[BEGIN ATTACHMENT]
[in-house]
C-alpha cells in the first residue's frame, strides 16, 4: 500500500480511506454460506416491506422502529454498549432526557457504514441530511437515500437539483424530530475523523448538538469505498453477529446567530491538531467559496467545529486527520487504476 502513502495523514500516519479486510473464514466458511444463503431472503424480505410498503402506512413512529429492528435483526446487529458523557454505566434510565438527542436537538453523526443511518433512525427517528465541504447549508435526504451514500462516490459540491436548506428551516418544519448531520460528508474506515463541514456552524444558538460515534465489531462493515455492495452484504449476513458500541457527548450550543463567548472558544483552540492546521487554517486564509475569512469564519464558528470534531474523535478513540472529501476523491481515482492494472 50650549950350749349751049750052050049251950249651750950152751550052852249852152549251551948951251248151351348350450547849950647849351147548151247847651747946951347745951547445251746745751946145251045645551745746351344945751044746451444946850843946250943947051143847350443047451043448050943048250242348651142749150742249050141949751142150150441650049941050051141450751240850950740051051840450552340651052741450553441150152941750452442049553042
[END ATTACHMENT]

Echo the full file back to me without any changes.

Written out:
[in-house]
C-alpha cells in the first residue's frame, strides 16, 4: 500500500480511506454460506416491506422502529454498549432526557457504514441530511437515500437539483424530530475523523448538538469505498453477529446567530491538531467559496467545529486527520487504476 502513502495523514500516519479486510473464514466458511444463503431472503424480505410498503402506512413512529429492528435483526446487529458523557454505566434510565438527542436537538453523526443511518433512525427517528465541504447549508435526504451514500462516490459540491436548506428551516418544519448531520460528508474506515463541514456552524444558538460515534465489531462493515455492495452484504449476513458500541457527548450550543463567548472558544483552540492546521487554517486564509475569512469564519464558528470534531474523535478513540472529501476523491481515482492494472 50650549950350749349751049750052050049251950249651750950152751550052852249852152549251551948951251248151351348350450547849950647849351147548151247847651747946951347745951547445251746745751946145251045645551745746351344945751044746451444946850843946250943947051143847350443047451043448050943048250242348651142749150742249050141949751142150150441650049941050051141450751240850950740051051840450552340651052741450553441150152941750452442049553042